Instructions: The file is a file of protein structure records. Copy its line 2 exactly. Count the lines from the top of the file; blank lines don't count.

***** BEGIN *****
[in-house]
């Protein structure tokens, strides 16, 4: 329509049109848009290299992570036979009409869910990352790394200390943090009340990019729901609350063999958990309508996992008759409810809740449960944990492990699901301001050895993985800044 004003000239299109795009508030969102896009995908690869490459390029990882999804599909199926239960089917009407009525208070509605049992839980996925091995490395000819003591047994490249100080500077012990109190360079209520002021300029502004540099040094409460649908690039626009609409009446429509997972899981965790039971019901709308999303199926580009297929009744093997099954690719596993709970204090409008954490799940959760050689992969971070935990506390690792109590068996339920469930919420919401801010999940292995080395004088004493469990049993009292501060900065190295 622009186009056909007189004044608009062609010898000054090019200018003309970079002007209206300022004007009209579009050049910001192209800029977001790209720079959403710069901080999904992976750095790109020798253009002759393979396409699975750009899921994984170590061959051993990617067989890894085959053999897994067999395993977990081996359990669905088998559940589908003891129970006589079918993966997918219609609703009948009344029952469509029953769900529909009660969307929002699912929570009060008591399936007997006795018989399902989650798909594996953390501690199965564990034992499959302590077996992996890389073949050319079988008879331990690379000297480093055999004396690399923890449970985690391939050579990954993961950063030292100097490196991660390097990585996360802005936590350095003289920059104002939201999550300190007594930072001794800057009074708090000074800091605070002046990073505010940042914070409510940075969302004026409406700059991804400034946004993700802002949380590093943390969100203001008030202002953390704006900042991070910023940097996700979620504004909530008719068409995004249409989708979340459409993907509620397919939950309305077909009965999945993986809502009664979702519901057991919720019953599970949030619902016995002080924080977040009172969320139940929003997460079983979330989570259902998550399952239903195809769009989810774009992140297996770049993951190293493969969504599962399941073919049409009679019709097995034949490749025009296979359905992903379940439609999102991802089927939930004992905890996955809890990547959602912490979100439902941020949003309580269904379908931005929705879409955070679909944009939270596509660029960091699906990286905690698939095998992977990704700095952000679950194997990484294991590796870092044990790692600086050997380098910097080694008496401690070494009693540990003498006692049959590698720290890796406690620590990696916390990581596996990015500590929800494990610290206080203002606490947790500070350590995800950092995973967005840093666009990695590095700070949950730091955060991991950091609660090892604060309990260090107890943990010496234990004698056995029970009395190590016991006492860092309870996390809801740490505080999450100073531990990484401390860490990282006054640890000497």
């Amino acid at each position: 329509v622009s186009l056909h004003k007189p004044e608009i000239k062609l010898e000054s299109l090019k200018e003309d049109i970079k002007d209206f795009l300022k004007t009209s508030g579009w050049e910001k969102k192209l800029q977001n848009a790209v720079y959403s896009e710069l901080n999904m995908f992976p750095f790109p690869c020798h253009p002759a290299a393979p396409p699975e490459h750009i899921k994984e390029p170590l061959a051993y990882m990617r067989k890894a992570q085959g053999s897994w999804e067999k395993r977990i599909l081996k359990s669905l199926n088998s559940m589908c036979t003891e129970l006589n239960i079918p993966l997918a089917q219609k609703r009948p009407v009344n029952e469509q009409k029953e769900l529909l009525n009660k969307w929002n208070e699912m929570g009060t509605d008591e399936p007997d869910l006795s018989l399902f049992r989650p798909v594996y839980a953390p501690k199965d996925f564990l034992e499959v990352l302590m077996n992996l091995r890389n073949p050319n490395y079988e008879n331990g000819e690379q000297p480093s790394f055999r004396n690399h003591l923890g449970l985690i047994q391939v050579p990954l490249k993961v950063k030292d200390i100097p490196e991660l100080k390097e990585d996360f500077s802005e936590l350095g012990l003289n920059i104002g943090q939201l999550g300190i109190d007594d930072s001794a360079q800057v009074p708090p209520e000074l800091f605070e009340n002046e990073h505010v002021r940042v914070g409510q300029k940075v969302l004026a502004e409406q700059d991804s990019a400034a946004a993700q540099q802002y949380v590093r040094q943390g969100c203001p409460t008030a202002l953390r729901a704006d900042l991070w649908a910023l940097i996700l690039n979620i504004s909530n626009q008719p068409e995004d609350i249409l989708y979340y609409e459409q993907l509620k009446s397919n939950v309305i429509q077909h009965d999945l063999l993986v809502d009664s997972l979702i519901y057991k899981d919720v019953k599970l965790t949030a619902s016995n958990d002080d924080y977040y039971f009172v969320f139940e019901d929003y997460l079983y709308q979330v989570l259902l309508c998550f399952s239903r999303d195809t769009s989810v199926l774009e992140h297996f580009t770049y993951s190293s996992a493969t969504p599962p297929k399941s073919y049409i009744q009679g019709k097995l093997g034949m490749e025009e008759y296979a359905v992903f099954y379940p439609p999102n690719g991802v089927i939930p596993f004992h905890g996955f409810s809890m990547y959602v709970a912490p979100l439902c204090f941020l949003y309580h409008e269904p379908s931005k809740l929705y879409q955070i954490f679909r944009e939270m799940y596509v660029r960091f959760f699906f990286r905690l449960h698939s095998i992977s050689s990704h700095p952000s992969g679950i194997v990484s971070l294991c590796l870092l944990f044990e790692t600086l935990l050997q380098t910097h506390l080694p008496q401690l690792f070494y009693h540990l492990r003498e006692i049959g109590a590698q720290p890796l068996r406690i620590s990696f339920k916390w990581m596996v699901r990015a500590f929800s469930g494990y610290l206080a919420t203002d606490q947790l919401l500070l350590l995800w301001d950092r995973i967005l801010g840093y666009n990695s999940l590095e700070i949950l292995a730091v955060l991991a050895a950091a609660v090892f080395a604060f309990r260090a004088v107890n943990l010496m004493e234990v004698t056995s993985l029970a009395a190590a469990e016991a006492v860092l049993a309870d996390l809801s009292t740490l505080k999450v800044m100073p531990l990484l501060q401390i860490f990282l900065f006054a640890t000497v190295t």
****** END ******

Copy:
């Protein structure tokens, strides 16, 4: 329509049109848009290299992570036979009409869910990352790394200390943090009340990019729901609350063999958990309508996992008759409810809740449960944990492990699901301001050895993985800044 004003000239299109795009508030969102896009995908690869490459390029990882999804599909199926239960089917009407009525208070509605049992839980996925091995490395000819003591047994490249100080500077012990109190360079209520002021300029502004540099040094409460649908690039626009609409009446429509997972899981965790039971019901709308999303199926580009297929009744093997099954690719596993709970204090409008954490799940959760050689992969971070935990506390690792109590068996339920469930919420919401801010999940292995080395004088004493469990049993009292501060900065190295 622009186009056909007189004044608009062609010898000054090019200018003309970079002007209206300022004007009209579009050049910001192209800029977001790209720079959403710069901080999904992976750095790109020798253009002759393979396409699975750009899921994984170590061959051993990617067989890894085959053999897994067999395993977990081996359990669905088998559940589908003891129970006589079918993966997918219609609703009948009344029952469509029953769900529909009660969307929002699912929570009060008591399936007997006795018989399902989650798909594996953390501690199965564990034992499959302590077996992996890389073949050319079988008879331990690379000297480093055999004396690399923890449970985690391939050579990954993961950063030292100097490196991660390097990585996360802005936590350095003289920059104002939201999550300190007594930072001794800057009074708090000074800091605070002046990073505010940042914070409510940075969302004026409406700059991804400034946004993700802002949380590093943390969100203001008030202002953390704006900042991070910023940097996700979620504004909530008719068409995004249409989708979340459409993907509620397919939950309305077909009965999945993986809502009664979702519901057991919720019953599970949030619902016995002080924080977040009172969320139940929003997460079983979330989570259902998550399952239903195809769009989810774009992140297996770049993951190293493969969504599962399941073919049409009679019709097995034949490749025009296979359905992903379940439609999102991802089927939930004992905890996955809890990547959602912490979100439902941020949003309580269904379908931005929705879409955070679909944009939270596509660029960091699906990286905690698939095998992977990704700095952000679950194997990484294991590796870092044990790692600086050997380098910097080694008496401690070494009693540990003498006692049959590698720290890796406690620590990696916390990581596996990015500590929800494990610290206080203002606490947790500070350590995800950092995973967005840093666009990695590095700070949950730091955060991991950091609660090892604060309990260090107890943990010496234990004698056995029970009395190590016991006492860092309870996390809801740490505080999450100073531990990484401390860490990282006054640890000497």